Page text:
Calgary Chapter

About Calgary Chapter


The history of the Calgary Chapter is so closely related to the early history of the safety movement in Alberta that they are practically synonymous. In 1929, Mr. E.E. Owen joined the staff of the Workmen’s Compensation Board of Alberta, and in so doing became the first known professional safety officer in the Province.

The safety of workers at that time was merely in the embryo stage, and although Compensation Boards had been formed in most Canadian Provinces for about ten years, it was not until 1952 that the last of the provinces (New Brunswick) formed such a Board, not for the safety of workmen, but rather to take care of the injured through medical and hospital means and financial help to his family.

Mr. Owen campaigned alone for the safety of workmen from 1929 to 1945, sixteen years. In 1945 Mr. A.S. Leitch of the Board’s Claims Department was transferred to the Safety Department. Then, one year later, Mr. R.C. Henderson joined the Accident Prevention Board’s staff, bringing the number of full-time W.C.B. Safety Officers to three.

During the sixteen years that Mr. E. Owen pioneered safety in Alberta he became a well-known Provincial figure. He realized the limitations of a one-man effort and persistently informed Industrial Management that the responsibility for safety of the workers rested on their shoulders and that the only way to attack the problem was to appoint someone from within their own ranks and have him trained in the “Arts and Sciences” of Accident Prevention.

As a result of Owen’s campaigning, the Corporation of the City of Calgary appointed its first Safety Officer, Mr. George R. Austin. This was the year 1947 and in the same year Ron Henderson was transferred from Edmonton to Calgary to bring the safety message firsthand to Southern Alberta’s industry and commerce.

In the mid 1940’s education in accident prevention in industry was confined to a few centers, mostly located in the United States. Industry was on the increase in Alberta and with this was the attendant rapid rise in the hours of exposure to accidents. Hand in hand with the new types of industry came unknown hazards, thus creating a need for industrial accident prevention programs, education in guarding, protective equipment and safe work methods.

Ron Henderson devoted many hours of his time in promoting safety win a view to reaching industry and the public. This was accomplished through evening meetings sponsored by the W.C.B. in Calgary and other southern Alberta centers. With his enthusiasm and dedication to his chosen profession, it was not long before he found a number of Calgarians as interested in workmen’s safety as he was.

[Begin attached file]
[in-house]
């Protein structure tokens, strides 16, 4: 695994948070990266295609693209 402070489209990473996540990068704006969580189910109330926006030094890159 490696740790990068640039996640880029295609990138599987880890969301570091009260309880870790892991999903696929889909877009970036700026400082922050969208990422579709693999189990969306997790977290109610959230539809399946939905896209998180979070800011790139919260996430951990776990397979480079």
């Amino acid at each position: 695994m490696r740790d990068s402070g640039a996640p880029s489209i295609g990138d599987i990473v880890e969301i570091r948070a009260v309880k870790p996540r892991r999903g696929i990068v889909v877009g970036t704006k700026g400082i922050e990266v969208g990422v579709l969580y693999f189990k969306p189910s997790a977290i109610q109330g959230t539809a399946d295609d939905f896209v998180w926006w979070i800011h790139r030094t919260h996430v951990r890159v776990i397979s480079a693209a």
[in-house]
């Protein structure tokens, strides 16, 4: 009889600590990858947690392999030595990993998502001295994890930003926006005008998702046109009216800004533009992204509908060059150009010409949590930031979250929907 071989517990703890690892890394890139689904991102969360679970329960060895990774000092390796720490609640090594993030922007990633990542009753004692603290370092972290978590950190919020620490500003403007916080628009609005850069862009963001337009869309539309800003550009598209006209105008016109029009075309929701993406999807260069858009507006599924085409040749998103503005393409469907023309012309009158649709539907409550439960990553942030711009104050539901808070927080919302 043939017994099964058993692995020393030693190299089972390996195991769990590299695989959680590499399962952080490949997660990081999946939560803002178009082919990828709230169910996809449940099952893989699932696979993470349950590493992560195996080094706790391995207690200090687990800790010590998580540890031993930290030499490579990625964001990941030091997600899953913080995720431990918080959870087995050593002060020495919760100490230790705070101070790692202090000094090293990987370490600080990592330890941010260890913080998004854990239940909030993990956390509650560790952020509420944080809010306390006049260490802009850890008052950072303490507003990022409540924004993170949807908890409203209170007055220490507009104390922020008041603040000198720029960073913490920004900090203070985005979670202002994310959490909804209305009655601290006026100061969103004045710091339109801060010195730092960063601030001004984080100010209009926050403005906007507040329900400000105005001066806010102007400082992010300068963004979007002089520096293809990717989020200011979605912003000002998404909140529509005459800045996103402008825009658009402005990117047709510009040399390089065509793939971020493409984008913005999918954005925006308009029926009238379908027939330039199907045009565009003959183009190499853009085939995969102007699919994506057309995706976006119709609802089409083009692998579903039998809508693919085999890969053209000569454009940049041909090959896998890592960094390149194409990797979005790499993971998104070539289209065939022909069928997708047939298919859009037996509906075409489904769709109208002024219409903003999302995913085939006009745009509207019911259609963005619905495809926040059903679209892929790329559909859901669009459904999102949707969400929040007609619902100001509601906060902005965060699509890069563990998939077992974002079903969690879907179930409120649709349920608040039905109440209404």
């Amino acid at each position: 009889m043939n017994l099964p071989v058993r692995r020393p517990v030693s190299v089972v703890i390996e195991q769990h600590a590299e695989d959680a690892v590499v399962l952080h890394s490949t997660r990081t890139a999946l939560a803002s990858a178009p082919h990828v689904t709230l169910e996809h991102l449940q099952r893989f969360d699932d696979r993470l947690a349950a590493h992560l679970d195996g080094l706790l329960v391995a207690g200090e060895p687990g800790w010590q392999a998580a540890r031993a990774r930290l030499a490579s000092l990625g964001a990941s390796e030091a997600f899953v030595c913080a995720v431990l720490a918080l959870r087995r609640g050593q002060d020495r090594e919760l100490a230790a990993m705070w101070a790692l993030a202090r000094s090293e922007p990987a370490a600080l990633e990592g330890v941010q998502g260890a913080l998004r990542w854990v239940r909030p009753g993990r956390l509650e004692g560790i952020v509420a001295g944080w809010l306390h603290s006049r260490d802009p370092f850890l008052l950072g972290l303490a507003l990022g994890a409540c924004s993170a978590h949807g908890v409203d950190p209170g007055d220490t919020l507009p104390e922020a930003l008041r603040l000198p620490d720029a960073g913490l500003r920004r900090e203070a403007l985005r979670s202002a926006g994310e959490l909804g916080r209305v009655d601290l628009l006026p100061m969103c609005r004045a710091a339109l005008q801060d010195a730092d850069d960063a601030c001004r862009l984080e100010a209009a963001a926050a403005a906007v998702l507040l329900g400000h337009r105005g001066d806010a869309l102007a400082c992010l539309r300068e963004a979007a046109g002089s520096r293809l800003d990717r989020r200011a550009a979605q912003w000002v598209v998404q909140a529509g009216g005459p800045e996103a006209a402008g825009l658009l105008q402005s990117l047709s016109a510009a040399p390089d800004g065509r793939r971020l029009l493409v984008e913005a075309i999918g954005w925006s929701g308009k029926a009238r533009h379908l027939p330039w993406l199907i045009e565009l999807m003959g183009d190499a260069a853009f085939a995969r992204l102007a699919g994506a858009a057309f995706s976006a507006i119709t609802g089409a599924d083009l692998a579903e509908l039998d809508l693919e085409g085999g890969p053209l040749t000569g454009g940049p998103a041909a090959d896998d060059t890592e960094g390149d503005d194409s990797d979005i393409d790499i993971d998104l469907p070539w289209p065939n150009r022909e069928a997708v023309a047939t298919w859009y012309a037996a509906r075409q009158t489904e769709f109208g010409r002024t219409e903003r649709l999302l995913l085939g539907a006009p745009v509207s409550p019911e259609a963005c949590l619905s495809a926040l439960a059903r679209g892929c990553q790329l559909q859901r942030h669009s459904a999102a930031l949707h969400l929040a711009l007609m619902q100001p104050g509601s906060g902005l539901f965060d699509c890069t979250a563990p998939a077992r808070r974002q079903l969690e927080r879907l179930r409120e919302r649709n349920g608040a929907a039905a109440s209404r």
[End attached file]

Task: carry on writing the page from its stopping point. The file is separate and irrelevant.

Calgary was in its growing stage and only the few larger and more prominent companies had safety personnel engaged on a full-time basis. However, there was a growing number of companies with part-time safety personnel and others who handled the safety function in addition to their regular jobs with their companies. It was with the knowledge of this nucleus of people that prompted Ron Henderson to discuss the possibility of forming an organization.

They began holding meetings in 1948 during Saturday morning coffee breaks (during the days of the six-day work week) in the Grand Coffee Shop, next to the Lougheed Building at 6th Avenue and 1st Street S.W., which housed the W.C.B. Those attending these initial meetings include: George Austin of the City of Calgary, Dave Stan Haggarty, Harvey Whitworth – Manager of M.S.A. and Ron Henderson and Stan Walker of the W.C.B. They were joined at subsequent meeting over the next year by such people as George Litterick of Imperial Oil, Gordon Sands of the W.C.B., Bob Wright and Lyle Blenner-Hassett of the B.A. Refinery, Fred Cameron and Don Hinman of Royalite Oil, Doctor Bruce Stewart-Murray of Mannix, Pat Williams of Greyhound, Bert Silver of the City Fire Department, Ole Nevea of Home Oil, Archie Langelle of Imperial Oil.

As their numbers grew is became necessary to find other free meeting places, such as the Gas Company maintenance shop, Victoria Park (Stampede Grounds) Agriculture Building, The National Film Board’s offices, in the old Post Office Building on the corner of 6th Avenue and 1st Street east, The Calgary Power building, Junior Chamber of Commerce, Harris Sky Room, Empress Grill, and Club Café.

At these sessions there was a free exchange of ideas, recital of safety problems with advice from those present, information regarding hazards in various types of industry. At this time there were only two safety manuals in the City. One with Dave Haggarty, “Henrick’s Book on Industrial Accident Prevention”, and the other, “The National Safety Council’s Manual on Accident Prevention.” The few safetymen in Calgary made use of these two manuals for a great deal of information and for their own education.

Members of the group gave numerous safety talks to industrial workers and even carried the message to employers. Practical demonstrations were put on at workers’ meetings, demonstrating the use of safety equipment and practice of using safe methods at the point of operations. Hector Ingram was an expert on petroleum fires and methods of fighting them. Harvey Whitworth excelled in the use of guards and was the most knowledgeable man in Alberta and British Columbia on lethal gases and protection against them. His expertise in this area was available to industry at all times. Safety management courses were also conducted for the general membership and for the public at large. Lyle Blenner-Hassett taught J.I.T., Bert Silver J.R.T. and Hector Ingram J.S.T. The group proudly point to their record in starting the protective and educational programs to combat the deadly H2S Gas in the petroleum industry.

This dedicated group of men deplored the inaction of industry concerning the safety of their workers and decided that some outside body would have to initiate a “safety movement”.

In December of 1949 George Austin, Safety Supervisor for the City of Calgary, sent a letter to twelve people known to be interested in the formation of an association of safety personnel in Calgary, inviting them to a meeting to discuss the proposal of forming such an organization. It was to be held at the National Film Board’s screening room in the Public Building on January 10th, 1950 at 8:00 p.m. At that meeting was born what was to be known, until April 6th, 1953 as the Alberta Safety Personnel Association.